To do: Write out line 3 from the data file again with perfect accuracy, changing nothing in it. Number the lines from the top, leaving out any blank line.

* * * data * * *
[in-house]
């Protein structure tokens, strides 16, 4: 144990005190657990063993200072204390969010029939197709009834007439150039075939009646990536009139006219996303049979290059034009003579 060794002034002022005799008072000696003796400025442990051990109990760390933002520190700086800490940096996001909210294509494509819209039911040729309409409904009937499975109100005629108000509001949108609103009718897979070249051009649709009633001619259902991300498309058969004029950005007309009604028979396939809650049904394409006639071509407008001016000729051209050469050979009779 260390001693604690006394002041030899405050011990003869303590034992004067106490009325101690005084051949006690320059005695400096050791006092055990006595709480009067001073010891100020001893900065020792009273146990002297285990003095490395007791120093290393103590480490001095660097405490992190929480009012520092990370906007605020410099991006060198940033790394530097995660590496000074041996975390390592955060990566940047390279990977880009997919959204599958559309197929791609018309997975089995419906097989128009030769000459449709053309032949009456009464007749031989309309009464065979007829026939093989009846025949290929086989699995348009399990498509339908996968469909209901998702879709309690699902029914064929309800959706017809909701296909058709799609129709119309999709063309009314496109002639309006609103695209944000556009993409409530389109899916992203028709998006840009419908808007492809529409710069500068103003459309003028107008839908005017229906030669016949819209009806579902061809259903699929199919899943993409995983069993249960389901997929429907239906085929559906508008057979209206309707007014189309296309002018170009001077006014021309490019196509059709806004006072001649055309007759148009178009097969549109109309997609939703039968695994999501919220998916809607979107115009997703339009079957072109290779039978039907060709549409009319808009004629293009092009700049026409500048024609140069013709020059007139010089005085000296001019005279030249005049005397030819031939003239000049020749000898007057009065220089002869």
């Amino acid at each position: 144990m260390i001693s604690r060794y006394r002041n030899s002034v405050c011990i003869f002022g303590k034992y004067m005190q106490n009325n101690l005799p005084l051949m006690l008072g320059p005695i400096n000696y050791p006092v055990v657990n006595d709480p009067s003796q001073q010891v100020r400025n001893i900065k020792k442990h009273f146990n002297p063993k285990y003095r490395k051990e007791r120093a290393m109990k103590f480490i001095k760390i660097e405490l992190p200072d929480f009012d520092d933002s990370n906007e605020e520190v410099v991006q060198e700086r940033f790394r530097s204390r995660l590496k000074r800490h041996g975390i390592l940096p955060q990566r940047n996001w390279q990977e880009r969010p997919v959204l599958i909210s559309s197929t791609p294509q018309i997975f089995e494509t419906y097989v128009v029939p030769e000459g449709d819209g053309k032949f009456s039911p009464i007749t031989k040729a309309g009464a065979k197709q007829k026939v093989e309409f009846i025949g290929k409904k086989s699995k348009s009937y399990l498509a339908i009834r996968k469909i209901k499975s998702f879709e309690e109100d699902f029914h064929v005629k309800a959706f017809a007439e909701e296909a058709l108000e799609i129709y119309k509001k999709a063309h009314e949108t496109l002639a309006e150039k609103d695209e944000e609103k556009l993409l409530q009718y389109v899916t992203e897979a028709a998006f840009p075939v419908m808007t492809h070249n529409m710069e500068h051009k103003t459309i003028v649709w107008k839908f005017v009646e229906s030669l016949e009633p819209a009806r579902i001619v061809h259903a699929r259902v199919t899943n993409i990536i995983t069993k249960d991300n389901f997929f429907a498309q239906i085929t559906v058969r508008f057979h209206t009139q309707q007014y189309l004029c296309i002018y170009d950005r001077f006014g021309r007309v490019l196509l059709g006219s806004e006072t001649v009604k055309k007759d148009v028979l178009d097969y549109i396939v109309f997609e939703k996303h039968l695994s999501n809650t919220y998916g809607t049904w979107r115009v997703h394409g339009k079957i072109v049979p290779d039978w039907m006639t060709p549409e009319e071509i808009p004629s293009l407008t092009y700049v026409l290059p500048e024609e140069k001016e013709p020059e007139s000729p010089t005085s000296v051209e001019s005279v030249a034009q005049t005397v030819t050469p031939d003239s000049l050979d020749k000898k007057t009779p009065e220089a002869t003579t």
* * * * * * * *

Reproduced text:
């Amino acid at each position: 144990m260390i001693s604690r060794y006394r002041n030899s002034v405050c011990i003869f002022g303590k034992y004067m005190q106490n009325n101690l005799p005084l051949m006690l008072g320059p005695i400096n000696y050791p006092v055990v657990n006595d709480p009067s003796q001073q010891v100020r400025n001893i900065k020792k442990h009273f146990n002297p063993k285990y003095r490395k051990e007791r120093a290393m109990k103590f480490i001095k760390i660097e405490l992190p200072d929480f009012d520092d933002s990370n906007e605020e520190v410099v991006q060198e700086r940033f790394r530097s204390r995660l590496k000074r800490h041996g975390i390592l940096p955060q990566r940047n996001w390279q990977e880009r969010p997919v959204l599958i909210s559309s197929t791609p294509q018309i997975f089995e494509t419906y097989v128009v029939p030769e000459g449709d819209g053309k032949f009456s039911p009464i007749t031989k040729a309309g009464a065979k197709q007829k026939v093989e309409f009846i025949g290929k409904k086989s699995k348009s009937y399990l498509a339908i009834r996968k469909i209901k499975s998702f879709e309690e109100d699902f029914h064929v005629k309800a959706f017809a007439e909701e296909a058709l108000e799609i129709y119309k509001k999709a063309h009314e949108t496109l002639a309006e150039k609103d695209e944000e609103k556009l993409l409530q009718y389109v899916t992203e897979a028709a998006f840009p075939v419908m808007t492809h070249n529409m710069e500068h051009k103003t459309i003028v649709w107008k839908f005017v009646e229906s030669l016949e009633p819209a009806r579902i001619v061809h259903a699929r259902v199919t899943n993409i990536i995983t069993k249960d991300n389901f997929f429907a498309q239906i085929t559906v058969r508008f057979h209206t009139q309707q007014y189309l004029c296309i002018y170009d950005r001077f006014g021309r007309v490019l196509l059709g006219s806004e006072t001649v009604k055309k007759d148009v028979l178009d097969y549109i396939v109309f997609e939703k996303h039968l695994s999501n809650t919220y998916g809607t049904w979107r115009v997703h394409g339009k079957i072109v049979p290779d039978w039907m006639t060709p549409e009319e071509i808009p004629s293009l407008t092009y700049v026409l290059p500048e024609e140069k001016e013709p020059e007139s000729p010089t005085s000296v051209e001019s005279v030249a034009q005049t005397v030819t050469p031939d003239s000049l050979d020749k000898k007057t009779p009065e220089a002869t003579t």